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Alzheimers Disease by 2050

by Ed Dignan

Alzheimer’s Disease by the Year 2050 taught by Susan Sklar, MD, will get you up to speed on the progress of understanding Alzheimer’s and its potential treatments. More importantly, you’ll also learn the key lifestyle steps you can take to keep your memory sharp and prevent cognitive decline. Each week will be devoted to an aspect of lifestyle that profoundly affects brain and total body health. This will include diet, exercise, stress reduction, sleep, and the use of hormones and supplements.
Attendees will be given concrete steps to reduce Alzheimer’s risk. They will learn how to use an App to track their food habits to make healthy foods choices and to serve as a method for planning an effective exercise schedule. Weekly assignments will help you implement lifestyle improvements, with a goal of adopting behaviors that will optimize brain health.
Many people, particularly those who have watched a loved one suffer with Alzheimer’s, know it is a frightening disease. Every 65 seconds someone is diagnosed with the disease! Recent studies, however, have revealed that more than 50% of Alzheimer’s cases could be prevented through lifestyle changes. Researchers say that reducing major risk factors like smoking, lack of exercise, and obesity can have a huge impact on preventing Alzheimer’s and dementia.
Dr. Sklar is a nationally recognized, Harvard-trained physician with more than 25 years of experience as an Obstetrician-Gynecologist. She believes you can age gracefully while feeling great and is certified in the Bredesen protocol for slowing or reversing cognitive decline. She now leads the Sklar Center for Restorative Health in Long Beach. She knew OLLI would be a great place to increase community awareness about the issues of aging and our ability to prevent their worst effects. Dr. Sklar enjoys spending time with her grown children and her husband of 35 years and loves to exercise, especially outdoors. Join Dr. Sklar each week – your brain will thank you!

In Memorium
for Inge Johnson

Known for her tireless community volunteering, Inge Johnson left this world the way she lived it: in service of others. Johnson was on her way to pick up a senior for a doctor’s appointment when she got into a car accident at Termino Avenue and Seventh Street. She died 11 days later, on Aug. 27, sustaining severe injuries in the collision. A Holocaust survivor, Johnson was known for her work within the Jewish community and her kindness and positivity in the face of tragedy, which included being uprooted from her homeland of Nazi-occupied Germany and later, the loss of two of her children, one of them to ALS.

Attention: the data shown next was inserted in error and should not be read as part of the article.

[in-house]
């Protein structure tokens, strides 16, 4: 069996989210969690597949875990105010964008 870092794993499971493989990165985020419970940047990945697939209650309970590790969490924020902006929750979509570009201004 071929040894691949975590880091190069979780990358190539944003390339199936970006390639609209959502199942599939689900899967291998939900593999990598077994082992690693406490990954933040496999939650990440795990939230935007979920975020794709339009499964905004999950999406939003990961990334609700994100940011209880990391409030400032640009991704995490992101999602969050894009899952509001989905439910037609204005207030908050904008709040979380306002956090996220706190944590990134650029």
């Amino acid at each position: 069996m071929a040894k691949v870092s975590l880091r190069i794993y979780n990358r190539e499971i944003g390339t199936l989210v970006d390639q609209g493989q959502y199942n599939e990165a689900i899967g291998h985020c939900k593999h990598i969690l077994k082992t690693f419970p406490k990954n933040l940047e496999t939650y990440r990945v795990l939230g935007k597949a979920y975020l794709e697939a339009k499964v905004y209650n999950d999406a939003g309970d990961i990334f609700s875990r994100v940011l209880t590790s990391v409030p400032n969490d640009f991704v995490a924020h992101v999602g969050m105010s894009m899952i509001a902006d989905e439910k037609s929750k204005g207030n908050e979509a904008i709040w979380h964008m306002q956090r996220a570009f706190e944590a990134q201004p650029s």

Johnson endeavored to bring joy wherever she went, whether she was a regular greeter at Temple Israel or a fire ambassador who taught fire safety to Long Beach school children. She was a member of the National Council of Jewish Women and worked with Hadassah. Inge taught people weekly how to play bridge through OLLI classes. She knit hats and blankets for hospital patients. She befriended newcomers and encouraged seniors to leave their apartments and be engaged. She entertained at festivals and hospitals as a clown and loved to carry jokes in her pocket. Johnson often brought her cartoons and riddles for the AJCC’s “happiness and humor group” and helped recruit others to join. “Her favorite thing was to make people laugh, to be kind, to make a positive impact in life,” she said. “She was rare in the world of people because she only saw love for others,” said her daughter Linda Nusbaum of Long Beach. Inge will be greatly missed by so many at OLLI.
Bring a friend to OLLI and share our motto:
Learn More ~ Age Less